“Life is wonderful and we ought to treasure this only chance we have in living … We need to remember too the promise of our Lord who gave us life: that in Christ we have received life everlasting.”
I WAS AT THE WAKE SERVICE of a young person recently. While I was leading in prayer for the bereaved family, I was overcome with grief and had to pause for a moment. The Lord’s Word comforted me and I was able to continue a moment later. The brief incident got me thinking about when is the best time to make our exit from this earth.
Characters in the Bible had varying life-spans. Some died in the prime of life, for example, Saul, Jesus, James and Christ’s 12 disciples. Some lived to a ripe old age before returning to their fathers, such as David and Moses. The Bible tells us that the Lord sees the deaths of His people, regardless of age, to be precious.
In my conversations with the elderly or members who are in ill health, I have often been requested to pray for their early return to our home in heaven. Such prayer requests are diﬃcult to accede to in their presence. We pray with those who wish to give thanks for life, to celebrate the endurance of a diﬃcult journey, and even with those who are in the depths of suﬀering. However, if I were asked to pray with someone who longs for death, I am not sure how I will do it for it is a solemn request which must be dealt with prudently.
A respected elderly pastor once said that as we advance in age and when we find ourselves getting increasingly irrational and committing many mistakes, then it is time for us to pray for our Lord to take us home. is is much preferred to the dishonour that we may bring upon our family, our church and ourselves due to the infirmities of our old age.
The elderly pastor may have a point. As some have commented, the Rev John Sung died at a time when his work was at its peak and this could be one of the reasons why he is still remembered and held in such high regard by many today. People are even willing to overlook the faults and blemishes in his intense evangelistic ministry for the Lord during his short life.
Undoubtedly, it is the wish of all to have a long and fruitful life which is inspiring to others. is takes eﬀort.
What I wish to advocate, however, is our opportunity to live. Life is wonderful and we ought to treasure this only chance we have in living. We can use our life to influence other lives, and we can also love and be loved. We need to remember too the promise of our Lord who gave us life: that in Christ we have received life everlasting. When our sojourn on earth is over, we enter the eternal kingdom of our Lord and Saviour Jesus Christ, and we will be with the saints in heaven.
When we feel that life no longer has abundance and joy, when we are in despair and all that we can look forward to is death, may 2 Peter 1:3-11 be our hope and encouragement: “Our Lord, according to His divine power, has given unto us all things that pertain unto life and godliness … ”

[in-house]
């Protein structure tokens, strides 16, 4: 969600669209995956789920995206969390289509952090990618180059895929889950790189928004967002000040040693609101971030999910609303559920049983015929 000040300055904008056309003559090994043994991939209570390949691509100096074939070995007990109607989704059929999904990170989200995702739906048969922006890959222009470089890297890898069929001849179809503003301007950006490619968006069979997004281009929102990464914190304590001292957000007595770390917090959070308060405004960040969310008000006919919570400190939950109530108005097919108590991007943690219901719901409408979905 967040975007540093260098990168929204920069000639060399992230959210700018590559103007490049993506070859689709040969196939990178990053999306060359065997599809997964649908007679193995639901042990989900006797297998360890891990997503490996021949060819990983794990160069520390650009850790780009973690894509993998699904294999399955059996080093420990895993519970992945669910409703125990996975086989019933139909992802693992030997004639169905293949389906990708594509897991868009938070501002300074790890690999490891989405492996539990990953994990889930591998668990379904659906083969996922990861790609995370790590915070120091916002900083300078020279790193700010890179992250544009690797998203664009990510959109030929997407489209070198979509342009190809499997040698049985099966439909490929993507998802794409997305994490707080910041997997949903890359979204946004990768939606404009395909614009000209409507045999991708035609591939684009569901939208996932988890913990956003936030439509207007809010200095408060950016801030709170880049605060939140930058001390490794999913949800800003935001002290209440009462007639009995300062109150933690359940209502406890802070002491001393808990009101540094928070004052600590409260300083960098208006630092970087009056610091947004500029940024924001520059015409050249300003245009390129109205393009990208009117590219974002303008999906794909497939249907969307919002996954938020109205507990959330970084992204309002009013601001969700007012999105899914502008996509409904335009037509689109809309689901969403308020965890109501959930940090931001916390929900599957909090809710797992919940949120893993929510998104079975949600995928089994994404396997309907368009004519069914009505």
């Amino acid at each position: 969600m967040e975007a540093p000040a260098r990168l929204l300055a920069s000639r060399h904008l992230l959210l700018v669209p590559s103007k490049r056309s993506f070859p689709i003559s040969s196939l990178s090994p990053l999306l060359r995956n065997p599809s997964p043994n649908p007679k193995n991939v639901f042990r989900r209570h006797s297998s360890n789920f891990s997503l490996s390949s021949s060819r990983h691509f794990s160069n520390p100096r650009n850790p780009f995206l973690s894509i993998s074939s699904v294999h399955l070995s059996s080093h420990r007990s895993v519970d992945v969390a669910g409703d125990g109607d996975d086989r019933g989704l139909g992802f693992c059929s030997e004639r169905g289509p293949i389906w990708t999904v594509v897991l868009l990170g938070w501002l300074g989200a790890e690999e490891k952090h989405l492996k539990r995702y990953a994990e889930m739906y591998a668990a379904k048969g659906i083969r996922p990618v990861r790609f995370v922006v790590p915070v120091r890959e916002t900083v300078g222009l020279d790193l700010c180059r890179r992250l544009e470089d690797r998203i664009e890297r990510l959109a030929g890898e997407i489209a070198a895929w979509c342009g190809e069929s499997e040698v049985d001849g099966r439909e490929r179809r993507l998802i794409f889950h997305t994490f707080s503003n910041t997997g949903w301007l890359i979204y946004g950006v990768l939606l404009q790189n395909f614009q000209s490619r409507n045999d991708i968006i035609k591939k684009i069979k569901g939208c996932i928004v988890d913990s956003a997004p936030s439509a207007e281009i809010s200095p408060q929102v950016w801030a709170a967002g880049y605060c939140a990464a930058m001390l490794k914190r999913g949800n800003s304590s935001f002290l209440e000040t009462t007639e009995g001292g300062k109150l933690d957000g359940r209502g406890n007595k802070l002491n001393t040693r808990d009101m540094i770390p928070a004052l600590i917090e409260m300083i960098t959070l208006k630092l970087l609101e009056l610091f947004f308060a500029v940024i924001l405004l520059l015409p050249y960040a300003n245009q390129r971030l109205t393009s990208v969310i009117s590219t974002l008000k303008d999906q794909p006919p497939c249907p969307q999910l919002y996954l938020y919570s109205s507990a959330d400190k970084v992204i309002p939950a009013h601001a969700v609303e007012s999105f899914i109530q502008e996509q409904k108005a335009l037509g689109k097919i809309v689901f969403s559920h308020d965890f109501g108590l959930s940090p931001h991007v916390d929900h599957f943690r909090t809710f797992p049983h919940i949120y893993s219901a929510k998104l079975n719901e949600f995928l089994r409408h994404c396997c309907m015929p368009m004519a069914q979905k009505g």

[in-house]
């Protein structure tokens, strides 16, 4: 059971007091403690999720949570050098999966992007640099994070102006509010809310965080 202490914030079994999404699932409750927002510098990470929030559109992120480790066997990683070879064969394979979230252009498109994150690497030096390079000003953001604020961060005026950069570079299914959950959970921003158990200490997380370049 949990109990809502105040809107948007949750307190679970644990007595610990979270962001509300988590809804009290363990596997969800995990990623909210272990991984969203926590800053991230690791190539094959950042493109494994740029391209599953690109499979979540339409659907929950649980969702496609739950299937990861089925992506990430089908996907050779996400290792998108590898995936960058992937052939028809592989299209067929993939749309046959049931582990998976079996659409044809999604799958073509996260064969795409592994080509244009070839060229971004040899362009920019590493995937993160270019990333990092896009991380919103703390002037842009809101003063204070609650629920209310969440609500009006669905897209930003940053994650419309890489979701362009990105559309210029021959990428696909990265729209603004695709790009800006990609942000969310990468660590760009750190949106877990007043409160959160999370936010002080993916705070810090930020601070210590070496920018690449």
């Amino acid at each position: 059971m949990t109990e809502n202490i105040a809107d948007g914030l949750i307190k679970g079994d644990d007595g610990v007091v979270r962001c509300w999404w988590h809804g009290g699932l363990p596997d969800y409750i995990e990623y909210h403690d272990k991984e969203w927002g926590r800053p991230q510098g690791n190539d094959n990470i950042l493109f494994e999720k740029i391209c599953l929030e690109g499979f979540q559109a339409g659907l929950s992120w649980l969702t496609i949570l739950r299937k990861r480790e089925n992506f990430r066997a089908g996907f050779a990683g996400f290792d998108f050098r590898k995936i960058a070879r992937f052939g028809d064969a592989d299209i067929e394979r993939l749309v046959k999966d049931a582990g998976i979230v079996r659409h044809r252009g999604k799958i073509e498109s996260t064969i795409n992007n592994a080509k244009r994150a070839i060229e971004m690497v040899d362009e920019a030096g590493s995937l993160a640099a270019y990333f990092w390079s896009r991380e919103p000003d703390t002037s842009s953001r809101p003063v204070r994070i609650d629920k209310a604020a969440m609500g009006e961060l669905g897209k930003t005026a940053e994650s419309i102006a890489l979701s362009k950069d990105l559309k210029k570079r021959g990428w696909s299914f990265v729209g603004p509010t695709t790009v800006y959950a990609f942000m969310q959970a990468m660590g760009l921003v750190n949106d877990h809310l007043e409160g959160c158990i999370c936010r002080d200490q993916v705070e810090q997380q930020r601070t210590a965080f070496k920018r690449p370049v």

The Rev Dr Chong Chin Chung is the President of the Chinese Annual Conference.
WORD FROM THE EDITOR
Criminalise all kinds of cyber attackers
SINGAPORE IS SETTING UP a national centre for cyber security to detect threats to government websites and vital information systems. at is a giant step taken by the Singapore Government to check possible cyber attacks and safeguard our national security.
While this is largely a government initiative, it is imperative that businesses and the public work hand in hand with all government agencies to help arrest this global menace in today’s world of the cyberspace. Given that we, and all peace-loving nations of the world, are facing the “unknown, silent enemy”, it is all the more critical that every citizen stays vigilant and plays his part to help ensure that our nation is safe – from cyber as well as physical attacks. e horrific 9/11 attack on the twin towers of the World Trade Centre in New York in 2001 is a grim reminder to the entire world of the grave dangers humanity faces should there be even a minor lapse in security. As we have been reminded time and again, we must never let our guard down.
More than staying vigilant, the laws should come down hard on cyber crooks. Even those who “inject” viruses into our personal computers and smart phones should be criminalised. ese are the people who cause inconvenience and frustration, leading to loss in work-hours and productivity. If parking a vehicle on a road that has a white line is considered an oﬀence, and if a person caught puﬃng in a non-smoking area is an oﬀence – both seemingly minor skirmishes with the law – then surely deliberately corrupting one’s personal computer should be treated as a criminal act, and a more serious one at that, and therefore the oﬀender deserves a more serious punishment commensurate with the seriousness of his action.
Worse than just causing inconvenience, cyber attackers can sabotage an organisation’s entire operations and bring it to its knees. Or hold a nation to ransom. Imagine the consequences if someone were to tinker with the computer system in the operations room of the Changi Airport control tower.
There is only one way to tackle this problem: Punish the perpetrators severely.